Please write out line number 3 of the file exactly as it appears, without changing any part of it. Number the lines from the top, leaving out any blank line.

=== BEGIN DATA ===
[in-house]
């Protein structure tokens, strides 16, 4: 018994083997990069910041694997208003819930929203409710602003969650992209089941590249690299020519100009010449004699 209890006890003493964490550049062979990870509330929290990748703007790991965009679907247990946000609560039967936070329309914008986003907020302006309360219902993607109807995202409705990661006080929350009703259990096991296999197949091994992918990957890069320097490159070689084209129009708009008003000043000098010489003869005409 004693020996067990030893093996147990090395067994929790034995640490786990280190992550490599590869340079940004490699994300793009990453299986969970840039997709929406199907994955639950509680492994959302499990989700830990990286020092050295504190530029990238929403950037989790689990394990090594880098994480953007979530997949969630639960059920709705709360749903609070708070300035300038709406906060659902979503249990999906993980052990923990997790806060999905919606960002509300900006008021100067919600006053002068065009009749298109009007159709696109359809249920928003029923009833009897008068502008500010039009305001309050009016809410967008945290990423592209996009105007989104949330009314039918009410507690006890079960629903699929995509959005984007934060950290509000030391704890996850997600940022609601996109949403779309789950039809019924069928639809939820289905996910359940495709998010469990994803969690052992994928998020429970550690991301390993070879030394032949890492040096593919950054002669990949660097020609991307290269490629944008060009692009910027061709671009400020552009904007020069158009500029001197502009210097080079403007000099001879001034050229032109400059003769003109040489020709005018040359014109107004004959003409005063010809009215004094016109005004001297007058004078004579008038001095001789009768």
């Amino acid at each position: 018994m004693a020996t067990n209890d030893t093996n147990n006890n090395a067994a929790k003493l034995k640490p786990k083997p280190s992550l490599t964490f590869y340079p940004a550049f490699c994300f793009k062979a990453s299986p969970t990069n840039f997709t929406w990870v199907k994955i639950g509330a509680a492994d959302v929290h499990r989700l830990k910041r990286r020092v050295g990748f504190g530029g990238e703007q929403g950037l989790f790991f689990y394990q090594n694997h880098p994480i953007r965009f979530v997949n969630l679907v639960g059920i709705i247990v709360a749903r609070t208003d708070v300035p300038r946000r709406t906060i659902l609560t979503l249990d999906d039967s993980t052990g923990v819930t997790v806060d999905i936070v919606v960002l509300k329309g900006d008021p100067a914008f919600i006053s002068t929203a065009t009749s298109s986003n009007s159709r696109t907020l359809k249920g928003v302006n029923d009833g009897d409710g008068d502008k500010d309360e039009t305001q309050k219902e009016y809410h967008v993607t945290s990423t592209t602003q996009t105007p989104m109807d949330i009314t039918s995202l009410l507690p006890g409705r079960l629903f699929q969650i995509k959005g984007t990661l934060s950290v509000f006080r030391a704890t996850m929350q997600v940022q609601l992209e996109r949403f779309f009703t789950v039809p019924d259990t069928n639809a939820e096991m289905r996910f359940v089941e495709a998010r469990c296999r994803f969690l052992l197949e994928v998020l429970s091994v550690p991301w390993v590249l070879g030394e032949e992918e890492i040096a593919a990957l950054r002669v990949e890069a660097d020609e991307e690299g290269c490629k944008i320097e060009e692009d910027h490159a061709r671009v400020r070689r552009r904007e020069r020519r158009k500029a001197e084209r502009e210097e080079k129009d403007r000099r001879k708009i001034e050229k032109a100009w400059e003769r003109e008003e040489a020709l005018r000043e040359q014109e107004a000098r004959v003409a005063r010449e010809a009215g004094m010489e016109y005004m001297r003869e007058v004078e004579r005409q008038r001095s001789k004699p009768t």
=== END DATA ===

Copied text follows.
């Amino acid at each position: 018994m004693a020996t067990n209890d030893t093996n147990n006890n090395a067994a929790k003493l034995k640490p786990k083997p280190s992550l490599t964490f590869y340079p940004a550049f490699c994300f793009k062979a990453s299986p969970t990069n840039f997709t929406w990870v199907k994955i639950g509330a509680a492994d959302v929290h499990r989700l830990k910041r990286r020092v050295g990748f504190g530029g990238e703007q929403g950037l989790f790991f689990y394990q090594n694997h880098p994480i953007r965009f979530v997949n969630l679907v639960g059920i709705i247990v709360a749903r609070t208003d708070v300035p300038r946000r709406t906060i659902l609560t979503l249990d999906d039967s993980t052990g923990v819930t997790v806060d999905i936070v919606v960002l509300k329309g900006d008021p100067a914008f919600i006053s002068t929203a065009t009749s298109s986003n009007s159709r696109t907020l359809k249920g928003v302006n029923d009833g009897d409710g008068d502008k500010d309360e039009t305001q309050k219902e009016y809410h967008v993607t945290s990423t592209t602003q996009t105007p989104m109807d949330i009314t039918s995202l009410l507690p006890g409705r079960l629903f699929q969650i995509k959005g984007t990661l934060s950290v509000f006080r030391a704890t996850m929350q997600v940022q609601l992209e996109r949403f779309f009703t789950v039809p019924d259990t069928n639809a939820e096991m289905r996910f359940v089941e495709a998010r469990c296999r994803f969690l052992l197949e994928v998020l429970s091994v550690p991301w390993v590249l070879g030394e032949e992918e890492i040096a593919a990957l950054r002669v990949e890069a660097d020609e991307e690299g290269c490629k944008i320097e060009e692009d910027h490159a061709r671009v400020r070689r552009r904007e020069r020519r158009k500029a001197e084209r502009e210097e080079k129009d403007r000099r001879k708009i001034e050229k032109a100009w400059e003769r003109e008003e040489a020709l005018r000043e040359q014109e107004a000098r004959v003409a005063r010449e010809a009215g004094m010489e016109y005004m001297r003869e007058v004078e004579r005409q008038r001095s001789k004699p009768t």